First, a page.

Plus, tips on maximizing yard sales and holding safe events during a pandemic.
When I went out to get the paper from our driveway this morning, I was puzzled by the amount of traffic on our usually quiet neighborhood street. Especially since it's Saturday.
Then I remembered that it was our annual fall community garage sale day. Actually, it's our only community garage sale day this year. The spring 2020 event was canceled due to COVID-19 concerns.
And while my immediate neighbors aren't big sellers of their old items, a few tend to participate. This year, though, the cars were left to simply drive slowly past with nary a card table or boxes of used personal goods in any adjacent drives or front yards.
Yep, we're still taking the coronavirus pandemic seriously here in my part of Austin. An early "sorry" to trick-or-treaters.
In most years, I tend to get questions, especially from new neighbors or ones selling their old household goods for the first time about any federal tax implications. Again, not so this year.
A quick state tax note: There's no income tax here in Texas, so that's not an issue for me and my neighbors. It could be, however, where you live, so check with your state's tax department and/or tax adviser.
If, however, you are willing to spread out your property a safe 6 feet or more — I hope you have a big driveway or yard or not many items! — and mask up, here's the tax deal on money from garage sales.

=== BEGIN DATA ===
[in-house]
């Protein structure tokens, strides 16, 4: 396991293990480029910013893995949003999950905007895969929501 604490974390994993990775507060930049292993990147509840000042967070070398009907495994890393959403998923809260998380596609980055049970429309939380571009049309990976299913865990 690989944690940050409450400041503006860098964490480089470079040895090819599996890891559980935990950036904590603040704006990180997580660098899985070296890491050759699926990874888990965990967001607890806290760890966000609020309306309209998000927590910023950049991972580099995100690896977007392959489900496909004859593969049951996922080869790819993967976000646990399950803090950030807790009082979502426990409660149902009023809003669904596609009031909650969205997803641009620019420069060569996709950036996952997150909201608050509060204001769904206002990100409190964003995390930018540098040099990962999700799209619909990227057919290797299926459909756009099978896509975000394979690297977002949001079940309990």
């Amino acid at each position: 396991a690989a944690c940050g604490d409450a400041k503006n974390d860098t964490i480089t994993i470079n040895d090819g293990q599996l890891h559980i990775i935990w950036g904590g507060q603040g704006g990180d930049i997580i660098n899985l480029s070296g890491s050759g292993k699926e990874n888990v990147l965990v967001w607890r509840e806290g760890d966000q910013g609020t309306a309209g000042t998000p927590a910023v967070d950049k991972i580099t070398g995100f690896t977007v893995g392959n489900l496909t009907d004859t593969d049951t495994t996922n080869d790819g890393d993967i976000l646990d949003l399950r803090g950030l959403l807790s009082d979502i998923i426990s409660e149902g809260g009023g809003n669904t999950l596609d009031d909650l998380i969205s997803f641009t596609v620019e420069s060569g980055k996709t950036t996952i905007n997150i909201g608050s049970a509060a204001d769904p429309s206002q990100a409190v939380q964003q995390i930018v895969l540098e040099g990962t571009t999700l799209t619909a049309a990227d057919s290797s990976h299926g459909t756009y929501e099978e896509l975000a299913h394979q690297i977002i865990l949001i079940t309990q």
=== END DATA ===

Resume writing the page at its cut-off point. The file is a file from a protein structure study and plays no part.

Sales must produce gains: Sellers, you are in tax luck.
However, it takes a quick stroll through the U.S. tax code to get to this tax-favorable destination.
Technically, notes the Internal Revenue Service in Publication 525, "if you sold an item you owned for personal use, such as a car, refrigerator, furniture, stereo, jewelry, or silverware, your gain is taxable as a capital gain."
The IRS even offers an example regarding sales of such capital assets, which is how the IRS classifies your own personal-use property:
You sold a painting on an online auction website for $100. You bought the painting for $20 at a garage sale years ago. Report your $80 gain as a capital gain on Schedule D (Form 1040).
But the key word here is gain.
As most of us who've ever held a garage sale can tell you, while you might come away with a decent overall amount of money, very few if any individual items are going to sell for more than you originally paid.
Since capital gains are calculated on your profit, that means those front yard individual item sales at less than you paid for each negate the need to report capital gains or pay any tax.
No tax loss relief, either: The tax flip side is that you also won't recognize any capital loss amount.
Tax losses come into play when you sell assets for less than you paid and then use that money to offset any gains. This is a standard tax strategy when it comes to things like stocks.
As far as losses on sales of your personal property, however, the IRS explicitly says you can't deduct them.
But that's OK. You got something for all that junk that for years was taking up needed space in your closets or garage.